Recent observations have shown that YopH also contributes to the down-regulation of the inflammatory response. Indeed, YopH exerts an inhibitory effect on the synthesis of the monocyte chemoattractant protein 1, a chemokine involved in the recruitment of other macrophages to the sites of infection (Sauvonnet et al., 2002a). In the same vein, Yao et al. (1999) observed that T and B cells transiently exposed to Y. pseudotuberculosis are impaired in their ability to be activated through their antigen receptors. These events result from the inhibition by YopH of early phosphorylation events (Yao et al., 1999) and of the subsequent activation of the phosphatidylinositol 3-kinase pathway (Sauvonnet et al., 2002a). Thus, YopH not only contributes to Yersinia's evasion of the innate immune response by inhibiting phagocytosis, but it also incapacitates the host adaptive immune response.
The YopM enigma.
YopM is a strongly acidic protein containing 13–20 repeats of a 19-residue leucine-rich repeated motive (Leung and Straley, 1989) folded in a crescent shape (Evdokimov et al., 2001). Although YopM is an important Yop effector in mouse infection (Leung et al., 1990; Boland et al., 1996), its function has not yet been defined yet. It has been shown to migrate to the nucleus of target cells by means of a vesicle-associated pathway (Skrzypek et al., 1998), and recent microarray experiments (Sauvonnet et al., 2002b) indicate that it influences gene transcription, leading to new working hypotheses now being tested.
The Ysc–Yop system is a powerful integrated weapon that combines an organelle-like secretion apparatus and a set of protein effectors. Although the former is typically prokaryotic and related to the bacterial flagellum, the latter has probably been taken up from eukaryotic cells. Indeed, Yop effectors have more sequence similarity to eukaryotic proteins than to bacterial house-keeping proteins, and they act in a physiological way on targets that do not exist in bacteria. The most remarkable element may not be how the complex nanosyringe of the injectisome has evolved but rather how the effectors have been recruited. If it is easily conceivable that eukaryotic DNA was taken up by bacteria during evolution, it is more difficult to understand how these genes have been selected for their role in TTS. Indeed, to function they needed to integrate in the bacterial genome in such a way that they received a type III secretion signal and became expressed at the right time. This may have occurred in different steps and involved different bacterial hosts.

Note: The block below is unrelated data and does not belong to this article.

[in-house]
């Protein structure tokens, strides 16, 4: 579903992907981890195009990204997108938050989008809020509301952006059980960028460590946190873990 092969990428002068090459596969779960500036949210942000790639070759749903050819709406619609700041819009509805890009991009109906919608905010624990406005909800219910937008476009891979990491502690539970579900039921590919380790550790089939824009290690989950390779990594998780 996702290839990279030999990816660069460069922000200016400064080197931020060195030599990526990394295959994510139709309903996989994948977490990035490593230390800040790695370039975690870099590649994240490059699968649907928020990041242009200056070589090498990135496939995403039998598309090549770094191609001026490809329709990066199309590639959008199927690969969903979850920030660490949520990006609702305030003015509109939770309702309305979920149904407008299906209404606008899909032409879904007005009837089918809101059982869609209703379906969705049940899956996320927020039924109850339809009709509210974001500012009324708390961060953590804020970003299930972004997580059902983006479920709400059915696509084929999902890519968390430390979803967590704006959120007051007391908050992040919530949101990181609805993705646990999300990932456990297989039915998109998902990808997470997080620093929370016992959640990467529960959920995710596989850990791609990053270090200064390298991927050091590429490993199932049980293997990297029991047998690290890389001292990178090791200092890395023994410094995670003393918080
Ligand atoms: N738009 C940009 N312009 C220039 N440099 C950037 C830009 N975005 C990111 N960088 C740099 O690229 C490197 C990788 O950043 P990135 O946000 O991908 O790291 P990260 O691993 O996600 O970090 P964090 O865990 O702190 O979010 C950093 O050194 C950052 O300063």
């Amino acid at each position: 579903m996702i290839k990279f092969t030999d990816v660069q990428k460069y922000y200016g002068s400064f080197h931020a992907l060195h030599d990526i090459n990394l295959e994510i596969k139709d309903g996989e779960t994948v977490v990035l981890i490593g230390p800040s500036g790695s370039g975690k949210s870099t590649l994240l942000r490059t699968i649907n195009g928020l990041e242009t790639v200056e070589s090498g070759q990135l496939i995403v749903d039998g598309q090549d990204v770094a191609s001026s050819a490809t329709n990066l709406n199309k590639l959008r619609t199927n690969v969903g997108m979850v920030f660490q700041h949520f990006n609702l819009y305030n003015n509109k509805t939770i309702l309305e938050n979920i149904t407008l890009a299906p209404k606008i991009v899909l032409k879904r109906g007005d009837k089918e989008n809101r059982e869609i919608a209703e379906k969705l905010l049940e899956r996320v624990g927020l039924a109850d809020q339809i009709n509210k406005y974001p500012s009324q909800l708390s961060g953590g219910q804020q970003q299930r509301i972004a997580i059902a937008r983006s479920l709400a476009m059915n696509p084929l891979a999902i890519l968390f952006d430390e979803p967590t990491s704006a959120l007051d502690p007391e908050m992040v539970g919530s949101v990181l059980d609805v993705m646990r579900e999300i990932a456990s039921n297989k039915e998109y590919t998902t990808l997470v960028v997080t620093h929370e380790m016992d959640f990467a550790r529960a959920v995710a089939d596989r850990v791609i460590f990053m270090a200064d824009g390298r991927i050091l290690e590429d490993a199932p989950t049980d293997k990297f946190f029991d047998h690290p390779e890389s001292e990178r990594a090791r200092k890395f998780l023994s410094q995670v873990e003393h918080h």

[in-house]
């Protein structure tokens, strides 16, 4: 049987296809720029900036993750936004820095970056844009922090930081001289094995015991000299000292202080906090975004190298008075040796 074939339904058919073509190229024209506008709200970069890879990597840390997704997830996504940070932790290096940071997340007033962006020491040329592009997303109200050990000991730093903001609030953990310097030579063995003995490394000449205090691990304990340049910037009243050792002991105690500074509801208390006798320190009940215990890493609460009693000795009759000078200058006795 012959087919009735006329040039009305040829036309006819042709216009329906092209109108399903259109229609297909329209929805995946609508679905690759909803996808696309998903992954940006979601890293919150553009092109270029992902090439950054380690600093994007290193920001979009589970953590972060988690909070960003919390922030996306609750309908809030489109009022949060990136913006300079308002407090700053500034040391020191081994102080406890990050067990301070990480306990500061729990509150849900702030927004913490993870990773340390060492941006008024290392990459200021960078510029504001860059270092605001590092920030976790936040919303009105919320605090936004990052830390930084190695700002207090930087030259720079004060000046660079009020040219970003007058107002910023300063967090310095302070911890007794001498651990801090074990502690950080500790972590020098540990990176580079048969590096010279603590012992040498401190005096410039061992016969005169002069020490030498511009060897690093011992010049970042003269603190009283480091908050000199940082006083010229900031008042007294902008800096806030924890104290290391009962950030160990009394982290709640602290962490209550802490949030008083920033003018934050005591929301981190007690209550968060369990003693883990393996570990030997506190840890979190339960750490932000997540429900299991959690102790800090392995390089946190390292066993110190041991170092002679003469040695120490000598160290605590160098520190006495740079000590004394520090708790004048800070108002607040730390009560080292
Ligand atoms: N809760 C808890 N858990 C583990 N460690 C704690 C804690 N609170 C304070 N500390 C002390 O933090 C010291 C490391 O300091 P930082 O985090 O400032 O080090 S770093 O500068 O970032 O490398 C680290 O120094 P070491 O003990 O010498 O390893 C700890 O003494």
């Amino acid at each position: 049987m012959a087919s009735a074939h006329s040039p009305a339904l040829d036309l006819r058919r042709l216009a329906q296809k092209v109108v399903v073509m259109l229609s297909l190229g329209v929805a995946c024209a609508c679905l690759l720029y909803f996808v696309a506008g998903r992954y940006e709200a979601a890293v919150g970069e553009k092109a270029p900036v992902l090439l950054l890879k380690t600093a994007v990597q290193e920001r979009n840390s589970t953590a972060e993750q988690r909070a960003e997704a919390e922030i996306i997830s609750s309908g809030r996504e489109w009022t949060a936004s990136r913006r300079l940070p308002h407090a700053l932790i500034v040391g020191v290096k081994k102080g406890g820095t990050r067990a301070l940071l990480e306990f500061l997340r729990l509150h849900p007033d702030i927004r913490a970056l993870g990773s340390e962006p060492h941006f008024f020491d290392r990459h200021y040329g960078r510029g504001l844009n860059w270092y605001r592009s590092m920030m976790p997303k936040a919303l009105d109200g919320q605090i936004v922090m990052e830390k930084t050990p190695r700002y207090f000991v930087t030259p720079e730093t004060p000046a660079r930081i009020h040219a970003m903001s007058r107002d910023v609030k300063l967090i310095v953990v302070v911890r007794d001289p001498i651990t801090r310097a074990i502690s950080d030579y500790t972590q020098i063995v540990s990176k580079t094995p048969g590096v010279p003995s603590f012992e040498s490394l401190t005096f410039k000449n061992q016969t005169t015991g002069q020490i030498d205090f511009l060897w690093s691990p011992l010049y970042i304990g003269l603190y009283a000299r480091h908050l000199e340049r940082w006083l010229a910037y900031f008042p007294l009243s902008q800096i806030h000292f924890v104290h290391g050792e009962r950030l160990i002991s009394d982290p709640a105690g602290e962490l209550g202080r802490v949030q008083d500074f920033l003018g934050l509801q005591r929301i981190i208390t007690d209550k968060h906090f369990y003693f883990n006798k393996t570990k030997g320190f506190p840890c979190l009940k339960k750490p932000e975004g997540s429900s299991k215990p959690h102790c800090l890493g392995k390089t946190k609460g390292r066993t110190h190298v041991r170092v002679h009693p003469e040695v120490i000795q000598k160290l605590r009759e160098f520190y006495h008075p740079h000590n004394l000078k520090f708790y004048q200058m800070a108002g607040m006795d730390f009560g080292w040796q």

The Ysc–Yop system makes use of half a dozen effectors and at least five of them work in a cooperative way to incapacitate phagocytosis and inflammation. Moreover, some of them, like YopH, even play a role in both events. This concentration of effort on two key events is a sign of extreme sophistication. The recent elucidation of the targets of the Yops not only leads to a better understanding of the mechanism of Yersinia infection but also provides valuable insights into the intracellular signaling response to infection.
Although our understanding of the TTS system is becoming more coherent, many intriguing questions remain. In particular, by what mechanism does contact trigger secretion? Is there a hierarchy of secretion, and how is it orchestrated? How is the pore assembled, and what is its role in relation to the needle? Among the effectors, what is the function of YopM? A complete understanding of the complex intrabacterial regulatory network that orchestrates the attack will still require much concerted effort.
I thank my postdoctoral fellows Geertrui Denecker, Mario Feldman, Laure Journet, and Jaime Mota for a constant flow of information and stimulating discussions. Due to the restricted number of references allowed, I could not cite all of the excellent work that has been done in this field. I apologize to my colleagues who may feel that their work is underevaluated.
My laboratory in Brussel was supported by the Belgian Fonds National de la Recherche Scientifique Médicale (Convention 3.4595.97) and the Direction générale de la Recherche Scientifique-Communauté Française de Belgique (Action de Recherche Concertée 94/99-172). In Switzerland, my laboratory is supported by the Swiss National Science Foundation (contract Nr 32-65393.01). The laboratory is also member of a European Union network (HPRN-CT-2000-00075).